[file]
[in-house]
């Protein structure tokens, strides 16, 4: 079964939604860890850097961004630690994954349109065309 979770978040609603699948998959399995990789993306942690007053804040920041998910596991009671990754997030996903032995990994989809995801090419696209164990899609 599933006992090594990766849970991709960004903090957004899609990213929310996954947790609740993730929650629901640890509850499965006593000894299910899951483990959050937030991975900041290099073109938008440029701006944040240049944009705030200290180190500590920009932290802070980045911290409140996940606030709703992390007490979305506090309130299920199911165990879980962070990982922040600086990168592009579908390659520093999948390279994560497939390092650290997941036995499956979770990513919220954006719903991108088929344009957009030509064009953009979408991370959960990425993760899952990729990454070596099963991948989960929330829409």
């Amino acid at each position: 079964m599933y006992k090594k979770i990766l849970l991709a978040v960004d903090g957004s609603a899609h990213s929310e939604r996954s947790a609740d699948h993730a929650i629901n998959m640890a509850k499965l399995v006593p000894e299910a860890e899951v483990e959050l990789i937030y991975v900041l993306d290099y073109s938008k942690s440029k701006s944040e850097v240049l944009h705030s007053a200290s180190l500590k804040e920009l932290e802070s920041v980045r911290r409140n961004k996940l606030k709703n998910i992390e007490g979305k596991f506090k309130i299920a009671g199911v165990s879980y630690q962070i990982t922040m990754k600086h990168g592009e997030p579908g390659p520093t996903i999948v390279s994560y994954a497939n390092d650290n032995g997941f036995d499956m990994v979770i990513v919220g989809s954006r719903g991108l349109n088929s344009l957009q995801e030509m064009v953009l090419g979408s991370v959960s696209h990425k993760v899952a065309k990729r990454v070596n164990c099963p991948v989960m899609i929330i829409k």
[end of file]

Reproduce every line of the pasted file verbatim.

[in-house]
């Protein structure tokens, strides 16, 4: 079964939604860890850097961004630690994954349109065309 979770978040609603699948998959399995990789993306942690007053804040920041998910596991009671990754997030996903032995990994989809995801090419696209164990899609 599933006992090594990766849970991709960004903090957004899609990213929310996954947790609740993730929650629901640890509850499965006593000894299910899951483990959050937030991975900041290099073109938008440029701006944040240049944009705030200290180190500590920009932290802070980045911290409140996940606030709703992390007490979305506090309130299920199911165990879980962070990982922040600086990168592009579908390659520093999948390279994560497939390092650290997941036995499956979770990513919220954006719903991108088929344009957009030509064009953009979408991370959960990425993760899952990729990454070596099963991948989960929330829409």
């Amino acid at each position: 079964m599933y006992k090594k979770i990766l849970l991709a978040v960004d903090g957004s609603a899609h990213s929310e939604r996954s947790a609740d699948h993730a929650i629901n998959m640890a509850k499965l399995v006593p000894e299910a860890e899951v483990e959050l990789i937030y991975v900041l993306d290099y073109s938008k942690s440029k701006s944040e850097v240049l944009h705030s007053a200290s180190l500590k804040e920009l932290e802070s920041v980045r911290r409140n961004k996940l606030k709703n998910i992390e007490g979305k596991f506090k309130i299920a009671g199911v165990s879980y630690q962070i990982t922040m990754k600086h990168g592009e997030p579908g390659p520093t996903i999948v390279s994560y994954a497939n390092d650290n032995g997941f036995d499956m990994v979770i990513v919220g989809s954006r719903g991108l349109n088929s344009l957009q995801e030509m064009v953009l090419g979408s991370v959960s696209h990425k993760v899952a065309k990729r990454v070596n164990c099963p991948v989960m899609i929330i829409k």